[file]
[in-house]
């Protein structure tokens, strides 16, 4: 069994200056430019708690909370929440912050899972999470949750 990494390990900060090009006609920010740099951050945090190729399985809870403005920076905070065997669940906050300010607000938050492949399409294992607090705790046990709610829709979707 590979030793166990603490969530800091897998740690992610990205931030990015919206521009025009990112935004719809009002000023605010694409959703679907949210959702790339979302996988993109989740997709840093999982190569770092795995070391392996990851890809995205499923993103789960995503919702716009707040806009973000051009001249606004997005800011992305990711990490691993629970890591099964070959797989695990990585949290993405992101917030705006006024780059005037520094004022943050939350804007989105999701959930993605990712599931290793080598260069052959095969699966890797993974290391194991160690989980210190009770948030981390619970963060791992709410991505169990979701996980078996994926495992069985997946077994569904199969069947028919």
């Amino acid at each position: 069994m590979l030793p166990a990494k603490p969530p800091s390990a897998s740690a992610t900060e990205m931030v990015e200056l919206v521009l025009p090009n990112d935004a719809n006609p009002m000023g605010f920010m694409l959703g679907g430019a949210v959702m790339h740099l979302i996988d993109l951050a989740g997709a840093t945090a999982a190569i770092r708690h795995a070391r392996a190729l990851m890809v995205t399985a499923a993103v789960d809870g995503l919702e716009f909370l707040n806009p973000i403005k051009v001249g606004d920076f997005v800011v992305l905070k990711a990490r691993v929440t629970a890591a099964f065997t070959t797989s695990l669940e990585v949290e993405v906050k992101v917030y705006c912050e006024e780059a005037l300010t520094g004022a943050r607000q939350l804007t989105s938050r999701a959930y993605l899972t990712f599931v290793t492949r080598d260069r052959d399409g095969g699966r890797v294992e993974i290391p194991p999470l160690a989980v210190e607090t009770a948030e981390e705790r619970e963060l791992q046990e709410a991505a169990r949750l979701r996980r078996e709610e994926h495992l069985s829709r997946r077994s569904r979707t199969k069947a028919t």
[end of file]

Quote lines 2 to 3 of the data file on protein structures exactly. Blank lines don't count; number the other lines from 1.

């Protein structure tokens, strides 16, 4: 069994200056430019708690909370929440912050899972999470949750 990494390990900060090009006609920010740099951050945090190729399985809870403005920076905070065997669940906050300010607000938050492949399409294992607090705790046990709610829709979707 590979030793166990603490969530800091897998740690992610990205931030990015919206521009025009990112935004719809009002000023605010694409959703679907949210959702790339979302996988993109989740997709840093999982190569770092795995070391392996990851890809995205499923993103789960995503919702716009707040806009973000051009001249606004997005800011992305990711990490691993629970890591099964070959797989695990990585949290993405992101917030705006006024780059005037520094004022943050939350804007989105999701959930993605990712599931290793080598260069052959095969699966890797993974290391194991160690989980210190009770948030981390619970963060791992709410991505169990979701996980078996994926495992069985997946077994569904199969069947028919």
């Amino acid at each position: 069994m590979l030793p166990a990494k603490p969530p800091s390990a897998s740690a992610t900060e990205m931030v990015e200056l919206v521009l025009p090009n990112d935004a719809n006609p009002m000023g605010f920010m694409l959703g679907g430019a949210v959702m790339h740099l979302i996988d993109l951050a989740g997709a840093t945090a999982a190569i770092r708690h795995a070391r392996a190729l990851m890809v995205t399985a499923a993103v789960d809870g995503l919702e716009f909370l707040n806009p973000i403005k051009v001249g606004d920076f997005v800011v992305l905070k990711a990490r691993v929440t629970a890591a099964f065997t070959t797989s695990l669940e990585v949290e993405v906050k992101v917030y705006c912050e006024e780059a005037l300010t520094g004022a943050r607000q939350l804007t989105s938050r999701a959930y993605l899972t990712f599931v290793t492949r080598d260069r052959d399409g095969g699966r890797v294992e993974i290391p194991p999470l160690a989980v210190e607090t009770a948030e981390e705790r619970e963060l791992q046990e709410a991505a169990r949750l979701r996980r078996e709610e994926h495992l069985s829709r997946r077994s569904r979707t199969k069947a028919t």